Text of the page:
The Truth About Cars » stripper The Truth About Cars is dedicated to providing candid, unbiased automobile reviews and the latest in auto industry news. Sat, 26 Jul 2014 01:30:09 +0000 en-US hourly 1 The Truth About Cars is dedicated to providing candid, unbiased automobile reviews and the latest in auto industry news. The Truth About Cars no The Truth About Cars (The Truth About Cars) 2006-2009 The Truth About Cars The Truth About Cars is dedicated to providing candid, unbiased automobile reviews and the latest in auto industry news. The Truth About Cars » stripper QOTD: Would You Ever Pay For A Stripper? Fri, 20 Jun 2014 17:10:52 +0000 versa

No nav.

No leather.

No premium or power nuttin’.

All yours for $12,800 before fees, tax, tag, title.

You don’t want it? Don’t think you’re alone. Strippers have represented America’s premiere unsellable car for quite a while now.

Everyone says that they just need a car to get from A to B. But easy credit and low monthly payments have made basic low-end models as popular as a 2014 Toyota Camry L and as hard to find as, well. I’ll put it to you this way: there are now three L models available in Atlanta for a population of six million.

Don’t think that Toyota is alone on this. There is only one Nissan Versa S with a five-speed that you can buy here for less than $13,000. Not one trim level. One car. When Honda was busy liquidating the last of their 2012 Accords for the new generation, my nearby Honda dealer still had two base five-speed Accords on their lot. One had been there for 10 months and the other had remained unloved, and unsold, for nearly a year and a half. They were each bought for only $17,300 which sounds like a fantastic buy, except that a few months later I would see an identically equipped 2012 Accord go through the auction, with fewer than 8,000 miles, sell for all of $10,000.

It didn’t have dents, dings, damage or even dowdiness. It was just a base car, and these days, base cars don’t sell.

There are a lot of reasons for this lack of attention to what I now call, the disappearing stripper. An article I recently wrote for Yahoo! pretty much highlights the financial mindset of today’s customer versus those of just a decade ago. It’s a different car market out there. The economy may still be in the slow growth to recession mode here in the USA. But we still like our creature comforts, and the good price really comes second these days to the “affordable” monthly payment. So long as loan terms remain long, and interest rates remain low, that better equipped car will usually only cost an extra $20 to $50. Even cash strapped buyers can afford that wiggle room.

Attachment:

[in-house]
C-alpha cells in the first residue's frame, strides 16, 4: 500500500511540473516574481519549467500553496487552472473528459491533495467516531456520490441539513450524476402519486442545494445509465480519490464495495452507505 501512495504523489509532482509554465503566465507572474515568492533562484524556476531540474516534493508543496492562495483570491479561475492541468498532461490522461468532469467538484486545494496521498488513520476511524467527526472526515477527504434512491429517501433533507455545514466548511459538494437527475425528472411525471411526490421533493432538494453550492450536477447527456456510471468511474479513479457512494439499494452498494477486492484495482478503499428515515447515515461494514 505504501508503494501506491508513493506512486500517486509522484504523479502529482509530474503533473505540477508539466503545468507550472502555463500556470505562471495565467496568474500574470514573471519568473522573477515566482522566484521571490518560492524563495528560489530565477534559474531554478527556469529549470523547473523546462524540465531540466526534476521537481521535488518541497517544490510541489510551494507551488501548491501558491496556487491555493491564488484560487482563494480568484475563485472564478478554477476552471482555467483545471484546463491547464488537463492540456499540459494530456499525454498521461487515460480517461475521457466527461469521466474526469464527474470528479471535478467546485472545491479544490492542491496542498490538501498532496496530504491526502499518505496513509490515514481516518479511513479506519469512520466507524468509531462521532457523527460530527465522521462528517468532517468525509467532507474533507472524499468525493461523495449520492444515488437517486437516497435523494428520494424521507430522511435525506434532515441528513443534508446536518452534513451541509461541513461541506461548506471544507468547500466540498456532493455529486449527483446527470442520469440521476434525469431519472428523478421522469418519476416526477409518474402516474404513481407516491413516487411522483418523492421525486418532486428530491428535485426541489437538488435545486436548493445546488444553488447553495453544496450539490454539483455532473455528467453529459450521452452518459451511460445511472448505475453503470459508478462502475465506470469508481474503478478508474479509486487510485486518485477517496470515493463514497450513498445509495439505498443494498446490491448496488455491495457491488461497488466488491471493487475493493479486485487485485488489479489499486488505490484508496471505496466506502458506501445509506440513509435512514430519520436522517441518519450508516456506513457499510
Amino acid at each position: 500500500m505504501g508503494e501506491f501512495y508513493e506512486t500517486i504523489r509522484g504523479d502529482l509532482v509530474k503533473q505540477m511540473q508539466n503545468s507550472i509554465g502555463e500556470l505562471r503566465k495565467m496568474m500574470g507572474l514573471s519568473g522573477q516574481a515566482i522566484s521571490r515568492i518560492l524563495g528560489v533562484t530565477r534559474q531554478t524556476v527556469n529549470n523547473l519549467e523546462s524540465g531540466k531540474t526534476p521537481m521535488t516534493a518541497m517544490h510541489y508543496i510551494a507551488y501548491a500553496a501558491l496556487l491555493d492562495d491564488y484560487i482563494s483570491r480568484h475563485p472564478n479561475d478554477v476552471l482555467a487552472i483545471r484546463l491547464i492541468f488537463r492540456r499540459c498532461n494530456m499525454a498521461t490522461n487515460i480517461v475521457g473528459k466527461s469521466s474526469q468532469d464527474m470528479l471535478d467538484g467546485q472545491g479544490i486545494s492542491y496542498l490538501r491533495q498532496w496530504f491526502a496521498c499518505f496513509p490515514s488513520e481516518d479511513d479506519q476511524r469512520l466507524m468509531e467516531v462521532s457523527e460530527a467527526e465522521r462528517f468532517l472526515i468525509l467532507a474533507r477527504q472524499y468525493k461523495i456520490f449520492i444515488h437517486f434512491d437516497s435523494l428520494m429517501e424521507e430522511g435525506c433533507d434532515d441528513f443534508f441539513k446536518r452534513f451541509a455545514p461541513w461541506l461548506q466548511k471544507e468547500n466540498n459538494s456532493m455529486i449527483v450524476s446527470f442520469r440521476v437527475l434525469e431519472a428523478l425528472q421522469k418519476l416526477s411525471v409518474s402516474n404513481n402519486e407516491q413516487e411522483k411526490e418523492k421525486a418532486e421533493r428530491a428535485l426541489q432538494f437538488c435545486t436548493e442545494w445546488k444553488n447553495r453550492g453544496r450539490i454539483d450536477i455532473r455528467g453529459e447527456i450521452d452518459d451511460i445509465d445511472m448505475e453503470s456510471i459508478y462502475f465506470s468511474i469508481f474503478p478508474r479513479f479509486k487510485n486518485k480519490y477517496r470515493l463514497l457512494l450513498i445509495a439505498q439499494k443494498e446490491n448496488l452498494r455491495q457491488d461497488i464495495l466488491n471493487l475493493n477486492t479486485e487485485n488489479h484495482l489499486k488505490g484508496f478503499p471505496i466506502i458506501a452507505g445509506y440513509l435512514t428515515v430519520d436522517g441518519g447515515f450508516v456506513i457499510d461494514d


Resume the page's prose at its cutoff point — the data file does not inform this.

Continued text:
I always get emails from folks who want a deal, and I always try to tell these folks  to hit em’ where they ain’t. But few folks are ever willing to take that plunge. So far in 2014, I have known only one guy who was willing to buy a stripper car, brand new, for cheap money. $14,000 out the door for a Mazda 2. If he had been in one of the five states with no tax, he could have sliced another $1000 off that price.

He bought it right. So let me ask you. Would you have taken that deal? How about a base MX-5 or a Mazda 3 with nothing but a stickshift and that olfactory new car smell? Before you instinctively say yes, take the time to go online and look at the vehicle as it is so equipped.

Would you ever pay for a stripper?  If not, then just feel free to share your story of a stripper you once owned and rode on a daily basis. It’s a Friday and we can all use the laughs.


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Nissan Uses Strippers To Sex Up Limp Leaf Sales Mon, 22 Oct 2012 15:11:43 +0000

Warning: Video NSFW in Sharia jurisdictions and parts of corporate America

Nissan plans a budget Leaf to be sold along the current version, Nissan’s Andy Palmer told the Financial Times. With the stripper model, Nissan hopes to extend the car’s reach beyond early adopters to “pragmatists.” Another problems remains unsolved: The car’s reach.

“The main hesitation in buying the car is from range anxiety,” Palmer told the FT. “Maybe we were over-optimistic with the ramp-up as well.”

Nissan budgeted for 40,000 Leaf’s to be sold in the current fiscal, but sold fewer than 12,000 Leafs in the first half. Range, cost, and charge time are seen as the main reasons standing in the way of mass adoption of EVs.

Cost is already coming down, but not due to scale effects: In addition to generous government subsidies, Nissan offered incentives worth more than $4,200 on the Leaf in September, TrueCar says. Edmunds estimates that GM is putting more than $5,000 on the hood of each Volt, Truecar thinks $8,000 is more like it.

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